1. Character monologues – Stand in front of a mirror. Now pick a character, it can be anything from a Miss America contestant to a cowboy (it doesn't matter what gender you already are). Then you start talking. Try to figure out all of the VAPPO attributes as you talk, and figure out who this character is. Give them some detail, a name, where they live, a family, whatever you decide and talk about “yourself” (the character). You become really aware of your facial expressions, voice and purpose.

What you get out of this in real life:When you know who you are and what the point is you’re trying to get across, you suddenly realize how different you look and sound and how that comes across to your audience (and how it reflects of your own purpose). Be aware of this.

2. Rapid physical characters – This is a step up from character monologues, but focuses more on your body than your words. Stand in a room. Now look at a point in the room and be a character (focus more on physicality and voice rather than monologue/words). Now look at a new point and become a different character (dramatically change your posture). Now do this about 5 times, and then rapidly switch between each point in the room, switching between the characters.

What you get out of this in real life:Posture, posture, posture! Be aware of your body, how it moves and looks, and how it can change. Once you know how your body feels when moved in a certain way, you will always be aware of what you look like regardless if you can see yourself or not. Body language is extremely important in public speaking and just in everyday life.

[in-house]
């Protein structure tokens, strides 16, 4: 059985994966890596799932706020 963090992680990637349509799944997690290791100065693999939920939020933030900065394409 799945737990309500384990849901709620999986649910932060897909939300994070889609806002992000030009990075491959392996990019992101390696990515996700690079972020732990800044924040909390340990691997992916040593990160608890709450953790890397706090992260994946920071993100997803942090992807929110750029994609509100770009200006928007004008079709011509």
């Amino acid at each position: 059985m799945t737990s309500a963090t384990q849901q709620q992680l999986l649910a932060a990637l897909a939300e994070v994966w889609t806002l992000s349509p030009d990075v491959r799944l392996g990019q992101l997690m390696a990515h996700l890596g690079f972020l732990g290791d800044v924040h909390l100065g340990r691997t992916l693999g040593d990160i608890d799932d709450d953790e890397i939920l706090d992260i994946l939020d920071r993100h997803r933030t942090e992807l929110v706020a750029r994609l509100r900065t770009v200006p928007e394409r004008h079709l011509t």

3. Word association– Think of a word, ANY word. Now immediately say what that word makes you think of. Then do the same for that word. Example, you might start with fish, then say water, ocean, boat, cruise, summer, etc. Try to find a rhythm (follow a beat and say a word every 1 or 2 seconds so that way you don’t stop and think. The goal is to not think). Ultimately you want to get back to the first word without trying. It may take 20 seconds or it may take 3 minutes. It’s better to do this with a few people, but it works on your own as well.

What you get out of this in real life:Getting out of your head. Sometimes you may think too hard about something and work yourself to death. If you’re in an interview or meeting and you get thrown a question you weren’t expecting, you need to trust your instincts and internal knowledge and say what comes to mind. Being quick on your feet is a good quality to have. You soon realize how your subconscious works, and how you can trust it to inevitably accomplish your goal (in this case, going around full circle to come back to the original word).

Now go and learn some improvisational skills. There are plenty of opportunities to take a class, workshop or learn on your own. Our very own RIT campus has an improv club (RIT Improv) that has free workshops every Monday and Thursday from 8-10pm, so check them out!


Written by Tom Weekes

The Secret Agents of Job Hunting

Wed, 10/30/2013 - 10:23am


Spoiler: The secret agents of job hunting are search agents (yup, there's the pun). Many job hunting sites have ways to input very specific information and, in return, give you back very specific job openings at your convenience. A lot of people do not know this, however, so we’re going to take you through some examples of how to use it to make your job search less of a hassle.

LinkedIn

LinkedIn has its own built in job search system. It searches jobs that have been posted through LinkedIn (so if a company “posts” a job by just linking to their own company’s application page, it won’t show up).